10 comments

  1. This is so interesting– I never heard of the behind the scenes technological aspect of college admissions, and it sounds like it’s changing rapidly. The ability of students to create a multimedia profile so they’re not just numbers on a page and can stand out for reasons other than grades and SAT scores could help schools use a more holistic approach to reviewing applications. I never considered that colleges stalking students’ social media accounts could actually be beneficial to them. Students don’t seem to consider this, especially given the trend of changing their Facebook names Senior year so that they can’t be found. I wonder how schools will be able to use AI to analyze these more nuanced aspects of applications like social media and multimedia profiles. It is sad to think about how the financial pressures on educational institutions could lead to distorted incentives in the admissions process. This could even lead to consequences for the economy and socioeconomic classes if it systematically prevents certain groups from getting access to a college education.

  2. Really interesting to learn about the complexity of the system that we all have gone through. I wonder if students in the application process are aware of the extent social media is used. I remember when I was going through the process four years ago, my teachers and advisors warned of social media, and encouraged avoiding or hiding use, instead of utilizing it as an asset to grow your brand. While colleges seem to be putting effort into diversifying their student populations in terms of ethnicity and socioeconomic backgrounds, this system may inadvertently disadvantage those it is looking to benefit.

  3. Great post! I think it’s completely understandable that college admissions officers are turning to social media and other digital technologies to get a holistic view of the applicant. I also agree that this technology will cause a greater socioeconomic rift in the college admission process simply because those who have more resources before college would’ve had plenty of opportunities to build their social media presence. In high school, I saw the amount of content my wealthier friends put out on social media simply because his family was able to afford all of those fancy trips during spring break and in the summer. He created albums of his trips and poetically used a punny caption for each picture in the album. I grew up in a low income family and did not think much about it then but in hindsight, that album he created was a huge asset for the college admission process that I wouldn’t have had the opportunity to replicate. Hopefully Ithaca College and other colleges that use predictive models understand this and factor it in as a predictor in the future.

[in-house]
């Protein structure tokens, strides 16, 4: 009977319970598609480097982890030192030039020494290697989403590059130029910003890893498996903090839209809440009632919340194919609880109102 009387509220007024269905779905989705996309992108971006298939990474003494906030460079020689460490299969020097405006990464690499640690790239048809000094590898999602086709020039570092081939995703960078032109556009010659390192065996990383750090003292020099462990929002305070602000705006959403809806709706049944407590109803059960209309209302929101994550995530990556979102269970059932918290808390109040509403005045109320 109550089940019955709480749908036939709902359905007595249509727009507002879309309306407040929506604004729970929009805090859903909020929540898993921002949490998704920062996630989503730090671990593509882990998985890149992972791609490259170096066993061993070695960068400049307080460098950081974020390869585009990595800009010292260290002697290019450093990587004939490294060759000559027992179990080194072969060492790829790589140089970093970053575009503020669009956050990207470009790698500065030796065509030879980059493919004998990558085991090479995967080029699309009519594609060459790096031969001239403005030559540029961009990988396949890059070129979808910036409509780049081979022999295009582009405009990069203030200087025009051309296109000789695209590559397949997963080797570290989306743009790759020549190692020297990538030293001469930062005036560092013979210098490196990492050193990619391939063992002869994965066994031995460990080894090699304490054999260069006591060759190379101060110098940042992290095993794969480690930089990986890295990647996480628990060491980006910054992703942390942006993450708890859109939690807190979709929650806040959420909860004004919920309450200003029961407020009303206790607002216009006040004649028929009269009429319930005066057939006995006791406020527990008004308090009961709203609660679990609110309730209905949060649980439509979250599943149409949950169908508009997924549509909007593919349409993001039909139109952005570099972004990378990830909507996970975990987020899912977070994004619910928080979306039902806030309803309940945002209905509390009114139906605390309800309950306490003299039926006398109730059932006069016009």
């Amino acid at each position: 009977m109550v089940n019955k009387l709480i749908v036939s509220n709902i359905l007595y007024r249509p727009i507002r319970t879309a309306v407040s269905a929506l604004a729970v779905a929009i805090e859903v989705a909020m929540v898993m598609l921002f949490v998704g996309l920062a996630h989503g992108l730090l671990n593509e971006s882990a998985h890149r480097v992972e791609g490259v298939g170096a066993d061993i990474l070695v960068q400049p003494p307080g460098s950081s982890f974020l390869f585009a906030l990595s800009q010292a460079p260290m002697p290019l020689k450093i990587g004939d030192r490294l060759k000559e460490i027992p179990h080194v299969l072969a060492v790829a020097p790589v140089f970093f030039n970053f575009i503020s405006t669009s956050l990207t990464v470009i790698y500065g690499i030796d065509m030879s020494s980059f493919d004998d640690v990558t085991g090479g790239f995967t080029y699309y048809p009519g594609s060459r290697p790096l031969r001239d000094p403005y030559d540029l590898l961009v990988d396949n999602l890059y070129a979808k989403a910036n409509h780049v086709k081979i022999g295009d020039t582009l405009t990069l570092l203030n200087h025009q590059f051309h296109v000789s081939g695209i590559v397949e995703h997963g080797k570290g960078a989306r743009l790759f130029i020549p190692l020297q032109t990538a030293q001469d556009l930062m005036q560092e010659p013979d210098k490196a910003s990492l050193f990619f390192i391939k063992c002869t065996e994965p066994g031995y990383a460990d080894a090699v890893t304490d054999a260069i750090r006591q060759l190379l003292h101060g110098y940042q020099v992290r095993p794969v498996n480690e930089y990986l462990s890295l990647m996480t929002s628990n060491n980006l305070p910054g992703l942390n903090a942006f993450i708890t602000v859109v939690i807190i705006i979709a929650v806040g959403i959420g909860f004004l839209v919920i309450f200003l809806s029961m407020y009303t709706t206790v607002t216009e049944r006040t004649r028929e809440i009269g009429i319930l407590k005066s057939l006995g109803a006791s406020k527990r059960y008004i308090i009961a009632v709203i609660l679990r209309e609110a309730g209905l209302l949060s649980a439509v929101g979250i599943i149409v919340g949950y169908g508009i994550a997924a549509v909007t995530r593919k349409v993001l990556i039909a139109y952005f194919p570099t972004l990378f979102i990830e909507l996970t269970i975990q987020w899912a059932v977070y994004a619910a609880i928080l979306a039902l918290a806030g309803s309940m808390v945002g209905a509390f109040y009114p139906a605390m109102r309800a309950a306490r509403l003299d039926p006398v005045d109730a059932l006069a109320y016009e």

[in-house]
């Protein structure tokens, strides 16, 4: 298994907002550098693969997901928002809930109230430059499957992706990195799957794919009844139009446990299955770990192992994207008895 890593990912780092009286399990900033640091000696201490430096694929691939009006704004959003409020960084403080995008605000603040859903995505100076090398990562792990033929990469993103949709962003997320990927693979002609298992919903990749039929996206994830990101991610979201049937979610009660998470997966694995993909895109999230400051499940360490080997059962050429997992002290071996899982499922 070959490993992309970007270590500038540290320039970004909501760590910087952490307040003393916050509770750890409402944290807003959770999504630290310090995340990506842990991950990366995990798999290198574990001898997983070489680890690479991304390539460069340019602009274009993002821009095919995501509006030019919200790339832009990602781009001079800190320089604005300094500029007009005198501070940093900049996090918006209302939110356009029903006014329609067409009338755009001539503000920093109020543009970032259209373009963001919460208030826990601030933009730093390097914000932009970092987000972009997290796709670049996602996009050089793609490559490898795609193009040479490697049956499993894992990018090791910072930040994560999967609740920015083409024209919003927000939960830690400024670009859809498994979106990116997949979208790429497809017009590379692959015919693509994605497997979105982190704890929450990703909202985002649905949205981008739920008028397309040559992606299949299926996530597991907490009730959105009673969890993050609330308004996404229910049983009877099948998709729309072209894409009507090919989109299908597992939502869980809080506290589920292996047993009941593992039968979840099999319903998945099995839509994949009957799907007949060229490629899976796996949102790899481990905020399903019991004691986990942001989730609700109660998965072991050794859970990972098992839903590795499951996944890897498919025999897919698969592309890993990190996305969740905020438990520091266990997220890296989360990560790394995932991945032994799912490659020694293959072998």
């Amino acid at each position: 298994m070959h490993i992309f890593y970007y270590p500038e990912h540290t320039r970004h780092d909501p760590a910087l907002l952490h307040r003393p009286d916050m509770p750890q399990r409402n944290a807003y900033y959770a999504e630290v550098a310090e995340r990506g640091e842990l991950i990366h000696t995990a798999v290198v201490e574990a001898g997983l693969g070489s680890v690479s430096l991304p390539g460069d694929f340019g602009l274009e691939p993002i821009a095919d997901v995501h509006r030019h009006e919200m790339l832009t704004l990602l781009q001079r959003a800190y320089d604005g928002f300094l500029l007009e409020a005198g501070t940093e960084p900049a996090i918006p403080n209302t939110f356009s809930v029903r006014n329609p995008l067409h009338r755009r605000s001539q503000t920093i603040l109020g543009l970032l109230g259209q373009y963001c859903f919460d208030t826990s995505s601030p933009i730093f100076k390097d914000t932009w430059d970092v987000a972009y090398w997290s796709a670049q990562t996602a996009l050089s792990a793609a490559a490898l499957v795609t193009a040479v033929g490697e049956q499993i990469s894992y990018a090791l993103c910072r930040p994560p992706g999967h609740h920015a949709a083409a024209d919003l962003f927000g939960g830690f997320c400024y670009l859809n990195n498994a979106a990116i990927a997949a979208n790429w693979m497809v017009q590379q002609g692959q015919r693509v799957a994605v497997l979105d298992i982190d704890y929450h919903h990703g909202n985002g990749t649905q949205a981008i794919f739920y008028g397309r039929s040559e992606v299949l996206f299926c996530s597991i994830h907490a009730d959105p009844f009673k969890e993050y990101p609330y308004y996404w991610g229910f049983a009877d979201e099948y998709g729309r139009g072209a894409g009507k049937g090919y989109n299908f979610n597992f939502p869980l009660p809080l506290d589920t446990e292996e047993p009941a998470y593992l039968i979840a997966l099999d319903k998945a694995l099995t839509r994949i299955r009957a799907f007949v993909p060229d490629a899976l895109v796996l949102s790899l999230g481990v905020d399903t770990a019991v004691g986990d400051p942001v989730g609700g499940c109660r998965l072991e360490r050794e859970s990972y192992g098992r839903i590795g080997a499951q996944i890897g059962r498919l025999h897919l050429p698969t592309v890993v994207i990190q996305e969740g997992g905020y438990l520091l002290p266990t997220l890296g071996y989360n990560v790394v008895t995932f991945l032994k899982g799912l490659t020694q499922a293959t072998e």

4. I found your post really informative and interesting to read! The use of data in college admissions relates to our class discussion about the use of data and AI in the job recruitment process. As we discussed in class, there are many complications with using data. There are many benefits, and I do agree that universities could use data to achieve cost savings or to get a more holistic view of a student’s application. However, I think using data for the college admission process could really disadvantage many high school students. Just like standardized tests like SAT/ACT label students with a “number,” the use of data analytics to pick which students to admit seems really standardized. Also, there are so many factors that go into college admission that can’t be quantified using data. While data analytics could bring many additional biases into the college admission process, the age of data and AI is here. More emphasis should be placed on making sure colleges stay transparent with their use!

  5. Really great post! I actually have a really good friend who went to Palo Alto High and she still speaks about the traumatic cluster of suicides, four years after attending the school. It’s really interesting to see that colleges are leveraging this sort of data to gauge interest, but I almost wonder at the fairness of it. I definitely did not do any of those sort of technological engagements, and only expressed my interest by doing in-person visits. I wonder if as the prevalence of technology has increased, if this sort of engagement is deemed necessary by admission officers. I would assume that not all students have an equal ability to engage with colleges online, given different socioeconomic backgrounds and time constraints by already juggling academics and extra-curricular activities.